• Seeking to end a 15-year battle and return to the international credit markets, Argentina has agreed to a $4.65B cash payment for its largest remaining holdout creditors, representing 75% of the amount outstanding on their judgments.
    • Finance Minister Alfonso Prat-Gay said he hoped to issue two or three new sovereign bonds for a total of up to $15B in April if Argentine lawmakers were swift in backing the accord.
    • ETFs: ARGT
    | Tue, Mar. 1, 2:38 AM
  • Thu, Feb. 25, 2:59 AM
    • Argentina and a group of hedge funds are nearing a deal that would pay investors about 70% of what they say they are owed, as the government moves closer to re-entering the global bond markets following its 2001 default.
    • The deal would see Elliott Management and other big hedge funds - representing about two-thirds of holdout creditors - receive $5B in repayments.
    • A big win for new Argentine President Mauricio Macri?
    • ETFs: ARGT
    | Thu, Feb. 25, 2:59 AM | 3 Comments
  • Sun, Feb. 21, 8:33 AM
    • Argentina has won a big victory in its decade-long battle with U.S. holdout funds after U.S. Judge Thomas Griesa said he would remove a financial blockade preventing the country's access to the international markets under certain conditions.
    • "President Macri's election changed everything," Griesa declared. "The Republic has shown a good-faith willingness to negotiate."
    • Argentina must now repeal the laws that stop it from paying the holdouts, and reimburse the ones that reached an agreement with Buenos Aires before the end of February.
    • Previously: Argentina debt outperforms on holdout offer (Feb. 09 2016)
    • Previously: Argentina debt negotiations pick up pace (Feb. 08 2016)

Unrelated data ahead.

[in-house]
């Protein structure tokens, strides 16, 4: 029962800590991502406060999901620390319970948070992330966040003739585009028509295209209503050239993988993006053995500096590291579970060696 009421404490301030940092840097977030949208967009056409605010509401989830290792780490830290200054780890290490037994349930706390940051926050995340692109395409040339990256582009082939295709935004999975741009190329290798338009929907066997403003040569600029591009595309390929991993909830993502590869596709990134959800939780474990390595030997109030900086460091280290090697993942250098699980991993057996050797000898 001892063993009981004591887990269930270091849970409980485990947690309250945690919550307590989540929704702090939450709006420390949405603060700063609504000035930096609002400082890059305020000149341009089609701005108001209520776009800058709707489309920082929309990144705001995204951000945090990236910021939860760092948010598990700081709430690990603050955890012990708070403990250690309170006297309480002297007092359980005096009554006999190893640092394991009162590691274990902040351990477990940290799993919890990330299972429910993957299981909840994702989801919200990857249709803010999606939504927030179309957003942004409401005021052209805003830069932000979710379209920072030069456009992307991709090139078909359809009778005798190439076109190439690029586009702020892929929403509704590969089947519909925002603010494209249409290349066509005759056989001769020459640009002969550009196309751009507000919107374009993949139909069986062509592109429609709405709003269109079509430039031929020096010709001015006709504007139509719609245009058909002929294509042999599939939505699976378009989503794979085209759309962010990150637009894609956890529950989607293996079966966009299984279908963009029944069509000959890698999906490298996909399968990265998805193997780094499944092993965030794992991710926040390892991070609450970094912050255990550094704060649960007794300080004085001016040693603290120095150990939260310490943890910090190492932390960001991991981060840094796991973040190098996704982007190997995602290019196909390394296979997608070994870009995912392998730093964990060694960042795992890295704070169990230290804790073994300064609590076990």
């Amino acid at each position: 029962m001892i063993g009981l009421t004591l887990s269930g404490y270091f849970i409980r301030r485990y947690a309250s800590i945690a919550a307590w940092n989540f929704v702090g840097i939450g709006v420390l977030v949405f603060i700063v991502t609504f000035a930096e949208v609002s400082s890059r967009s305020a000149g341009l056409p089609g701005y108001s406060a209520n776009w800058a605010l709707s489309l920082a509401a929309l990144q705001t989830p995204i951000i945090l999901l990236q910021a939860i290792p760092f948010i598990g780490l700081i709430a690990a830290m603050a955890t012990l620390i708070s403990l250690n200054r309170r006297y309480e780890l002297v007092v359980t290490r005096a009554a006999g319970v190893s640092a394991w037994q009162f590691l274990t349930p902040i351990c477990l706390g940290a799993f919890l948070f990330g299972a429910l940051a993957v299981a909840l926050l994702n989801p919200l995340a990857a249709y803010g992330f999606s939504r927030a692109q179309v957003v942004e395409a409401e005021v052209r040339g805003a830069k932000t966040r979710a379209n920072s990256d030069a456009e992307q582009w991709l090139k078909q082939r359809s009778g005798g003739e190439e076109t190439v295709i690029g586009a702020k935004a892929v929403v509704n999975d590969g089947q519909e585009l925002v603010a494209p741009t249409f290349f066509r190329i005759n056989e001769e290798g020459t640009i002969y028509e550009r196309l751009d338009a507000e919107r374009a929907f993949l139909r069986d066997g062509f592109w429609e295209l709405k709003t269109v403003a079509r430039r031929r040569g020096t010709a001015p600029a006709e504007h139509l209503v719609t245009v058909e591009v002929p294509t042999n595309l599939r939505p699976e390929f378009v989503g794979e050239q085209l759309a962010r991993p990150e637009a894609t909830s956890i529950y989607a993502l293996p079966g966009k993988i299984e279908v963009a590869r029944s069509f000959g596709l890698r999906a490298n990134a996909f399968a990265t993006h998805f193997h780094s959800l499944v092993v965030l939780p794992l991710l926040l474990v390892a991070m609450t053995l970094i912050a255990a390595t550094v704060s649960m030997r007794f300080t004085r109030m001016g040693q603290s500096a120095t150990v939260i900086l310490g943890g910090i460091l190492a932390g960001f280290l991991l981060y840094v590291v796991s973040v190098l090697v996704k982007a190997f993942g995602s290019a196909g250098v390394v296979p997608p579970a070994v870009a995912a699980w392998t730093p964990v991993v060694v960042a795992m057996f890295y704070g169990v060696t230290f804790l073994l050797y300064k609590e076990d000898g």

• ETFs: ARGT
    | Sun, Feb. 21, 8:33 AM | 7 Comments
  • Tue, Feb. 9, 4:12 AM
    • Argentina bonds outperformed on Monday after two of six holdout investors agreed to accept a government offer to pay a total of $6.5B to them (a 25% haircut).
    • Daniel Pollack, the special master presiding over the negotiations, said Dart Management and Montreaux Equity Partners "stood solidly behind the deal," praising President Macri for addressing the "long-festering problem."
    • Previously: Argentina debt negotiations pick up pace (Feb. 08 2016)
    • ETFs: ARGT
    | Tue, Feb. 9, 4:12 AM
  • Mon, Feb. 8, 2:13 AM
    • Argentina has offered to pay about $6.5B in cash to U.S. holdouts that refused debt restructurings after its 2001 default, implying a haircut of about 25% on the amount bondholders say they are owed.
    • If accepted by all the holdouts, which are led by billionaire Paul Singer's Elliott Management, the deal will clear the way for Argentina's return to the international capital markets.
    • ETFs: ARGT
    • Previously: Argentina debt talks continue to make progress (Feb. 04 2016)
    • Previously: Argentina agrees to pay Italian holdouts (Feb. 03 2016)
    | Mon, Feb. 8, 2:13 AM | 1 Comment